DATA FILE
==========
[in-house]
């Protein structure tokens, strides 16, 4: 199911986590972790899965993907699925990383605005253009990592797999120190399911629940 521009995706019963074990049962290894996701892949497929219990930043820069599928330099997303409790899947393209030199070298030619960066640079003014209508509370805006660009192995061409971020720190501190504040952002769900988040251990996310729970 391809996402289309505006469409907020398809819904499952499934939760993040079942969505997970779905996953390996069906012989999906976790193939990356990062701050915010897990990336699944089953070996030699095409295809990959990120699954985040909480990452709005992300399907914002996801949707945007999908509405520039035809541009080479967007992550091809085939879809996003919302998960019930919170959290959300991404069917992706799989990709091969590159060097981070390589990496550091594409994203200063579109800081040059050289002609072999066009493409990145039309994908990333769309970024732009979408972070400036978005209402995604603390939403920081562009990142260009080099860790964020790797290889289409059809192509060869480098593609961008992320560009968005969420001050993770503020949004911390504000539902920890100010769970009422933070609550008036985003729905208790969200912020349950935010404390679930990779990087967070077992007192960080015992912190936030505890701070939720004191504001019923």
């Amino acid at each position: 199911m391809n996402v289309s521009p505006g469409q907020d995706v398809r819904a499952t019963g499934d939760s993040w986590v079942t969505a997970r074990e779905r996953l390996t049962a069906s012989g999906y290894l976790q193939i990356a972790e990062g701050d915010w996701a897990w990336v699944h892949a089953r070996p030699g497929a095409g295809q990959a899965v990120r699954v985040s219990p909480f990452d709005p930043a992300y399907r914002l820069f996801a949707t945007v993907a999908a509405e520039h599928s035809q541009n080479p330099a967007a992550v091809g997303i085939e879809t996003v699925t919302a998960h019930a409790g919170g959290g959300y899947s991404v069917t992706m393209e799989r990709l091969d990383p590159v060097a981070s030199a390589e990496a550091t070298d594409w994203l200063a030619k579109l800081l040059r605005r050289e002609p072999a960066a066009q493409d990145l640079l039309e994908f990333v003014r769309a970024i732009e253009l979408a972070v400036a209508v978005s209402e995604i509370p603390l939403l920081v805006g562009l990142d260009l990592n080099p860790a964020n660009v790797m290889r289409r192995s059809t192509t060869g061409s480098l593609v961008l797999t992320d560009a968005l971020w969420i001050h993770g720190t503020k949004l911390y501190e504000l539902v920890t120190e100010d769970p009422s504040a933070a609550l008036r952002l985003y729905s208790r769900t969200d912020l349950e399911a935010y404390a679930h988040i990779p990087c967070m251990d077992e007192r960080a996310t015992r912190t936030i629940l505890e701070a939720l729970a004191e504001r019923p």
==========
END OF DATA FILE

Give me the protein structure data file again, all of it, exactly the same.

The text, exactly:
[in-house]
């Protein structure tokens, strides 16, 4: 199911986590972790899965993907699925990383605005253009990592797999120190399911629940 521009995706019963074990049962290894996701892949497929219990930043820069599928330099997303409790899947393209030199070298030619960066640079003014209508509370805006660009192995061409971020720190501190504040952002769900988040251990996310729970 391809996402289309505006469409907020398809819904499952499934939760993040079942969505997970779905996953390996069906012989999906976790193939990356990062701050915010897990990336699944089953070996030699095409295809990959990120699954985040909480990452709005992300399907914002996801949707945007999908509405520039035809541009080479967007992550091809085939879809996003919302998960019930919170959290959300991404069917992706799989990709091969590159060097981070390589990496550091594409994203200063579109800081040059050289002609072999066009493409990145039309994908990333769309970024732009979408972070400036978005209402995604603390939403920081562009990142260009080099860790964020790797290889289409059809192509060869480098593609961008992320560009968005969420001050993770503020949004911390504000539902920890100010769970009422933070609550008036985003729905208790969200912020349950935010404390679930990779990087967070077992007192960080015992912190936030505890701070939720004191504001019923």
């Amino acid at each position: 199911m391809n996402v289309s521009p505006g469409q907020d995706v398809r819904a499952t019963g499934d939760s993040w986590v079942t969505a997970r074990e779905r996953l390996t049962a069906s012989g999906y290894l976790q193939i990356a972790e990062g701050d915010w996701a897990w990336v699944h892949a089953r070996p030699g497929a095409g295809q990959a899965v990120r699954v985040s219990p909480f990452d709005p930043a992300y399907r914002l820069f996801a949707t945007v993907a999908a509405e520039h599928s035809q541009n080479p330099a967007a992550v091809g997303i085939e879809t996003v699925t919302a998960h019930a409790g919170g959290g959300y899947s991404v069917t992706m393209e799989r990709l091969d990383p590159v060097a981070s030199a390589e990496a550091t070298d594409w994203l200063a030619k579109l800081l040059r605005r050289e002609p072999a960066a066009q493409d990145l640079l039309e994908f990333v003014r769309a970024i732009e253009l979408a972070v400036a209508v978005s209402e995604i509370p603390l939403l920081v805006g562009l990142d260009l990592n080099p860790a964020n660009v790797m290889r289409r192995s059809t192509t060869g061409s480098l593609v961008l797999t992320d560009a968005l971020w969420i001050h993770g720190t503020k949004l911390y501190e504000l539902v920890t120190e100010d769970p009422s504040a933070a609550l008036r952002l985003y729905s208790r769900t969200d912020l349950e399911a935010y404390a679930h988040i990779p990087c967070m251990d077992e007192r960080a996310t015992r912190t936030i629940l505890e701070a939720l729970a004191e504001r019923p």